On 5/5/2012 8:04 AM, Bob Friesenhahn wrote:
On Fri, 4 May 2012, Erik Trimble wrote:
predictable, and the backing store is still only giving 1 disk's IOPS. The RAIDZ* may, however, give you significantly more throughput (in MB/s) than a single disk if you do a lot of sequential read or write.

Has someone done real-world measurements which indicate that raidz* actually provides better sequential read or write than simple mirroring with the same number of disks? While it seems that there should be an advantage, I don't recall seeing posted evidence of such. If there was a measurable advantage, it would be under conditions which are unlikely in the real world.

The only thing totally clear to me is that raidz* provides better storage efficiency than mirroring and that raidz1 is dangerous with large disks.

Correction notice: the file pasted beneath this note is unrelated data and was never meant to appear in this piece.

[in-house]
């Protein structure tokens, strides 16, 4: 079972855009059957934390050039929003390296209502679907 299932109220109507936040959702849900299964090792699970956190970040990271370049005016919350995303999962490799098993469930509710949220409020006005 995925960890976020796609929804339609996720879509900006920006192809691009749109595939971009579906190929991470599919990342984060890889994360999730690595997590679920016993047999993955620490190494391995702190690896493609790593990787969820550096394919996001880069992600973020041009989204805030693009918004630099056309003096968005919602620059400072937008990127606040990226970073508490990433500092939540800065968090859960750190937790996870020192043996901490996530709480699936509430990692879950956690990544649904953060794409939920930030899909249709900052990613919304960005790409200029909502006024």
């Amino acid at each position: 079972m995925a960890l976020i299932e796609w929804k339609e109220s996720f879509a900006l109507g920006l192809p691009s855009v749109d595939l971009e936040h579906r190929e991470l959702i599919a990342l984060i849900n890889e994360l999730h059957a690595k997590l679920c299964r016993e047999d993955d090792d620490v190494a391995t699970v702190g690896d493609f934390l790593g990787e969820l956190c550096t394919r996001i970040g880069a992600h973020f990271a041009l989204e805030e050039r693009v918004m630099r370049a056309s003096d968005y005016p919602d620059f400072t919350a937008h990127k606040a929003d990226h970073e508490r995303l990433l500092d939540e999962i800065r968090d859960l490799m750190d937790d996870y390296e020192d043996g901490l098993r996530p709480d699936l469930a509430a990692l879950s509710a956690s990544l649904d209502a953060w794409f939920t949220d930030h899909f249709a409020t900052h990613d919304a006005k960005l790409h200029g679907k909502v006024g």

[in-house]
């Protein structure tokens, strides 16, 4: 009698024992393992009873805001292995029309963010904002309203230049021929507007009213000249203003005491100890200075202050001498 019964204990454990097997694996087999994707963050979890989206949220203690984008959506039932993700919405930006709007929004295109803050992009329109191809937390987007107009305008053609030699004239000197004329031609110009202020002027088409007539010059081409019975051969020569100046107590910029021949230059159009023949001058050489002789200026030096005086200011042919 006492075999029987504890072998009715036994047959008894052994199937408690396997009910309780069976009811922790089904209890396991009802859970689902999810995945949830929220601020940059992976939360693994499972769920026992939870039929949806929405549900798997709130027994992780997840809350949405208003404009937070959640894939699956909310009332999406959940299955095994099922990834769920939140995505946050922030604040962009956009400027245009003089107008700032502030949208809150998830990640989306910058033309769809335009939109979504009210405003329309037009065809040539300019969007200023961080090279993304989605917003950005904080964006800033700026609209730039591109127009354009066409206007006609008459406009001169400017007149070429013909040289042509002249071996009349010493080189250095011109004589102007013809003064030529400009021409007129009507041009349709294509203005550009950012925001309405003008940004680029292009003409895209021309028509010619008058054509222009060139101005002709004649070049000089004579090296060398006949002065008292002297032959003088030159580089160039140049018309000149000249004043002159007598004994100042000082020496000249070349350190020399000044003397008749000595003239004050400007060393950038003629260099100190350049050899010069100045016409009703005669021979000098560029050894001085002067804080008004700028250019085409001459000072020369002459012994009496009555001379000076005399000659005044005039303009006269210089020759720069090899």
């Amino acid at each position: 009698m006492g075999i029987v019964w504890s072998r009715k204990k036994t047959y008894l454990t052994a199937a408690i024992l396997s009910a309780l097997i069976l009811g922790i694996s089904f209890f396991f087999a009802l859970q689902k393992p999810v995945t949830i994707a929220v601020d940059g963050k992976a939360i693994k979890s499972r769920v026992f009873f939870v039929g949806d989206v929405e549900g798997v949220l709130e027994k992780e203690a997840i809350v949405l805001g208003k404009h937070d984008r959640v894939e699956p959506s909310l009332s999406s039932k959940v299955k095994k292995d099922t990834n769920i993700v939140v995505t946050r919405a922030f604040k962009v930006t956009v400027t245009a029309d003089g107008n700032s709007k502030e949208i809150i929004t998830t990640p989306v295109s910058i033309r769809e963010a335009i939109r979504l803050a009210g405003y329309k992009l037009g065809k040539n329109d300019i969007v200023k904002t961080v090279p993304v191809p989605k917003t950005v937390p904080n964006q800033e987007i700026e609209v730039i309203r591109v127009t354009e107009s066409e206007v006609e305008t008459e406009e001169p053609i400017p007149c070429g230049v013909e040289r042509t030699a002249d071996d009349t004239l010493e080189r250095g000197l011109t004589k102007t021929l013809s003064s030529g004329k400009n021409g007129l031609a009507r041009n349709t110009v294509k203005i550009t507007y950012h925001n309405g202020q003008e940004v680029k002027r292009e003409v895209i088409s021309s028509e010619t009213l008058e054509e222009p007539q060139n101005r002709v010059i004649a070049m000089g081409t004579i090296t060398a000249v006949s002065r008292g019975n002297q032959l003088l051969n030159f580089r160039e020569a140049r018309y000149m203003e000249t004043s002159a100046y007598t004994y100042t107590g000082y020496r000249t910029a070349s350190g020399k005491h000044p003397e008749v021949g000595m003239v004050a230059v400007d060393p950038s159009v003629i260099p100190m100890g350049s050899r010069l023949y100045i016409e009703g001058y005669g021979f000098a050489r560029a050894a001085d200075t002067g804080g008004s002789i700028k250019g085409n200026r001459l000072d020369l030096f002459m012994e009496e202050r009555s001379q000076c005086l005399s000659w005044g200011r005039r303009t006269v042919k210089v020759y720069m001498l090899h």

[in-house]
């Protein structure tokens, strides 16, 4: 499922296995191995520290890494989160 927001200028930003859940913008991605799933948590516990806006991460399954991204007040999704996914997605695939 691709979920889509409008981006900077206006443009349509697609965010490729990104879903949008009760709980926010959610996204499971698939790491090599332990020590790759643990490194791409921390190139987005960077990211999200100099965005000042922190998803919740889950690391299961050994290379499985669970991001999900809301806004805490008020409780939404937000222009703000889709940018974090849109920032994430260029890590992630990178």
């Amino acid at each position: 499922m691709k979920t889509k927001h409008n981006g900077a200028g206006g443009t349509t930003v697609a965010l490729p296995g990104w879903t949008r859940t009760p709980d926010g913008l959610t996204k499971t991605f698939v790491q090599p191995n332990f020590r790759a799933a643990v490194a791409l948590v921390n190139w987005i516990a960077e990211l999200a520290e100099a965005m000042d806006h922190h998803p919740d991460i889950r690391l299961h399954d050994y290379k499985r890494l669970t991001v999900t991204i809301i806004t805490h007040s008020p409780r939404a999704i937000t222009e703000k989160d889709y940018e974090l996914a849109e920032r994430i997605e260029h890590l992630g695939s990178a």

Provided that the media reliability is sufficiently high, there are still many performance and operational advantages obtained from simple mirroring (duplex mirroring) with zfs.


I'll see what I can do about actual measurements. Given that we're really recommending a minimum of RAIDZ2 nowdays (with disks > 1TB), that means, for N disks, you get N-2 data disks in a RAIDZ2, and N/2 disks in a standard striped mirror. My brain says that even with the overhead of parity calculation, for doing sequential read/write of at least the slab size (i.e. involving all the data drives in a RAIDZ2), performance for the RAIDZ2 should be better for N >= 6. But, that's my theoretical brain, and we should do some decent benchmarking, to put some hard fact to that.

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